Former RI Gov. Sundlun, Financed Bailout Of Privately Insured CUs, Dies

Register now

PROVIDENCE, R. I. – Bruce Sundlun, a former Democratic governor who seized Rhode Island’s privately insured credit unions on New Year’s Day 1991 an hour after being sworn in, then financed the government-backed bailout of the state’s credit union system, died last week at 91.

On Jan. 1, 1991, less than an hour after being sworn in, Gov. Sundlun called the state’s first bank holiday since the Great Depression , closing 45 of the state’s banks and credit unions because their private insurer, the Rhode Island Share and Deposit Indemnity Corporation, had collapsed. The RISDIC collapse, which touched off a run on deposits and the collapse a week later of the Bank of New England in neighboring Massachusetts, affected more than 300,000 member accounts with $1.7 billion, which were frozen for months under the new governor’s order.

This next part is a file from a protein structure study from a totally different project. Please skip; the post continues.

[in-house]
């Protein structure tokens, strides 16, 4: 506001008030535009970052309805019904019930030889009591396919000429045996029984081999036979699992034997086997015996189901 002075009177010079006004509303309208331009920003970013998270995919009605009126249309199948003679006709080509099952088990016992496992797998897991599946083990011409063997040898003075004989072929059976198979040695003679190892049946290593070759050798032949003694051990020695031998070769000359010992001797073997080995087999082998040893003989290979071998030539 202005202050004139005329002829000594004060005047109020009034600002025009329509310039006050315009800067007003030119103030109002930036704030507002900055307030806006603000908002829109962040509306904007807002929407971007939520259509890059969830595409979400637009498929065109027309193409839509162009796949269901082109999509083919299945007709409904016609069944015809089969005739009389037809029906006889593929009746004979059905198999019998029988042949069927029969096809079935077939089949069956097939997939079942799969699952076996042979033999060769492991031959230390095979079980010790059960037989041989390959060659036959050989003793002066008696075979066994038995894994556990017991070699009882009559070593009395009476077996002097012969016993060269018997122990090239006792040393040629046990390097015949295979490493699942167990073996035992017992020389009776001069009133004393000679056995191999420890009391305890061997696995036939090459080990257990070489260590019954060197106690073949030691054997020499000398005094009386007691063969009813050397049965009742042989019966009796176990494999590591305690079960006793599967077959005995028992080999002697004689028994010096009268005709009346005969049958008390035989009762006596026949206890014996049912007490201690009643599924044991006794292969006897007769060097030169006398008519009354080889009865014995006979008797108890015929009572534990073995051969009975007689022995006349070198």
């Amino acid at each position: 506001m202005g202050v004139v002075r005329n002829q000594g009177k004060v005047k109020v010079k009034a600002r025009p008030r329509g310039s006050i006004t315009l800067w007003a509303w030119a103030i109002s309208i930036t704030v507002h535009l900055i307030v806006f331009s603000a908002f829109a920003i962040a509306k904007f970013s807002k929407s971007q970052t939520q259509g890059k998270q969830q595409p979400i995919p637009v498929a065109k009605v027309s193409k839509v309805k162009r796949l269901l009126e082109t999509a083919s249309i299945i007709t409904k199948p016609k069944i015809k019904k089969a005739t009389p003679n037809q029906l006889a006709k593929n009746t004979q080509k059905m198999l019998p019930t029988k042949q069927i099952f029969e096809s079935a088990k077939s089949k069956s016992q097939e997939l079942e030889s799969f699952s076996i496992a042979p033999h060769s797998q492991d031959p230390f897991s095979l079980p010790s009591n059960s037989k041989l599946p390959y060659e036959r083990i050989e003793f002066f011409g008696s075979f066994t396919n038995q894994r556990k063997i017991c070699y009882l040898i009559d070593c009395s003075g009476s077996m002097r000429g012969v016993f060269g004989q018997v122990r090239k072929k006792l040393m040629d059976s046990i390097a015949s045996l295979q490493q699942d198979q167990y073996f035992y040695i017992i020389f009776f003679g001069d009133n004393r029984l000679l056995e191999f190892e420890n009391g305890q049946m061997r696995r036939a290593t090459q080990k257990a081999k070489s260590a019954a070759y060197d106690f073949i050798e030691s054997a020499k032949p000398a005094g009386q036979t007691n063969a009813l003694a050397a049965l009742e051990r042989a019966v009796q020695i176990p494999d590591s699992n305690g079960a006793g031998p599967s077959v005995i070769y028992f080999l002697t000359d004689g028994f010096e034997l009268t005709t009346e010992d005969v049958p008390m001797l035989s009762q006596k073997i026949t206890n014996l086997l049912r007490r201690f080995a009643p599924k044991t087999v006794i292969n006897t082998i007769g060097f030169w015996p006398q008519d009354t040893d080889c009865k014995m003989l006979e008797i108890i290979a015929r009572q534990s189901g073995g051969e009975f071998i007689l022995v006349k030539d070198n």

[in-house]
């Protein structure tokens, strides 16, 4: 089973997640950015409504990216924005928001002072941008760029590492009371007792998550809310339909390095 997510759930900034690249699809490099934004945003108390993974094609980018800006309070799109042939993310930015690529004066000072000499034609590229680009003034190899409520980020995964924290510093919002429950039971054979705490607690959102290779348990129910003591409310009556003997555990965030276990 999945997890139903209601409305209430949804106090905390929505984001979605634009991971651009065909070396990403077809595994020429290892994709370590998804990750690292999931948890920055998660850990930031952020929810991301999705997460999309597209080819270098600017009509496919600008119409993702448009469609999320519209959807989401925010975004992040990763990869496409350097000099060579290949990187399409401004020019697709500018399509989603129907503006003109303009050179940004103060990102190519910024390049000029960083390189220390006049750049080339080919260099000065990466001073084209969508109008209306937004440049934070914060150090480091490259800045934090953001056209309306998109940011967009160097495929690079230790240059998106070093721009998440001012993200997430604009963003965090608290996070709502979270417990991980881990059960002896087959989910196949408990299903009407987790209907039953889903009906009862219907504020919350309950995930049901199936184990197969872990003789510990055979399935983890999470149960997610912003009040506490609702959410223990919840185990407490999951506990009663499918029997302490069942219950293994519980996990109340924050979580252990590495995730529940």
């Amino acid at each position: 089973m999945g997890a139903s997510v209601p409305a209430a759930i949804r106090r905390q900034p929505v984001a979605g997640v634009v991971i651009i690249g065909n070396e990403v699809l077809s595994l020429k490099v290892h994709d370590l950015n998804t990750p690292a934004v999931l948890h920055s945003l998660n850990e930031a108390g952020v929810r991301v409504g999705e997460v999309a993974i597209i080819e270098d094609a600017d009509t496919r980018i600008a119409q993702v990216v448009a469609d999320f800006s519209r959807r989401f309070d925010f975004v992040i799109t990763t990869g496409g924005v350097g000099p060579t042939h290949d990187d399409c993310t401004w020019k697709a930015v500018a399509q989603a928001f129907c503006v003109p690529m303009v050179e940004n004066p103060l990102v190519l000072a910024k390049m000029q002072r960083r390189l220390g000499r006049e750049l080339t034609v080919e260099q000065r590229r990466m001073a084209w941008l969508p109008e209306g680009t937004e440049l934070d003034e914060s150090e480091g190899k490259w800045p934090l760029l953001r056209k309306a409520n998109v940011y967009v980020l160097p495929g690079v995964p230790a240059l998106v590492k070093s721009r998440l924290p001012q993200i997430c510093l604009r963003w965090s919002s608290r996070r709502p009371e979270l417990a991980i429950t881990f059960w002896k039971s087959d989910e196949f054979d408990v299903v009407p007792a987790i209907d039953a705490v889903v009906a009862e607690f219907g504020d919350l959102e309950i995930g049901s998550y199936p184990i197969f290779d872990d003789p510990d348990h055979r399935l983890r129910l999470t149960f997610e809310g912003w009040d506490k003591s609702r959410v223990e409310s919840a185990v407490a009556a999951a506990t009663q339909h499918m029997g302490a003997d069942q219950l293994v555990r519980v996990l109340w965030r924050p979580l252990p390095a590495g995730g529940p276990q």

The RISDIC crisis caused the governor to organize what became a $1.5 billion taxpayer-funded bailout of the state’s privately insured credit unions and prompted more than two dozen states to ban private deposit insurance for credit unions, causing more than a dozen private insurance funds to close down across the country over the ensuing years. The RISDIC bailout was organized by the R.I. Depositors Economic Protection Corp., or DEPCO.

In order to pay off the DEPCO bonds the state increased its sales tax from 6% to 7%, dedicating the increased tax revenue to debt service on the RISDIC bonds. Gov. Sundlun said even though the state was not legally bound to pay off depositors in the privately insured institutions it was morally bound to because the name of the insurance company and the advertising of credit unions created an appearance of state backing.

Today, only a single private deposit insurer for primary credit union accounts survives, ASI Inc., of Ohio.

A millionaire who made his fortune in telecommunications, Sundlun cut a larger-than-life figure that seemed inversely proportional to the size of his tiny state. He was a multiple-decorated war hero. He had multiple homes. He had multiple marriages and multiple divorces and exploits were widely chronicled by the local and national news media.


For reprint and licensing requests for this article, click here.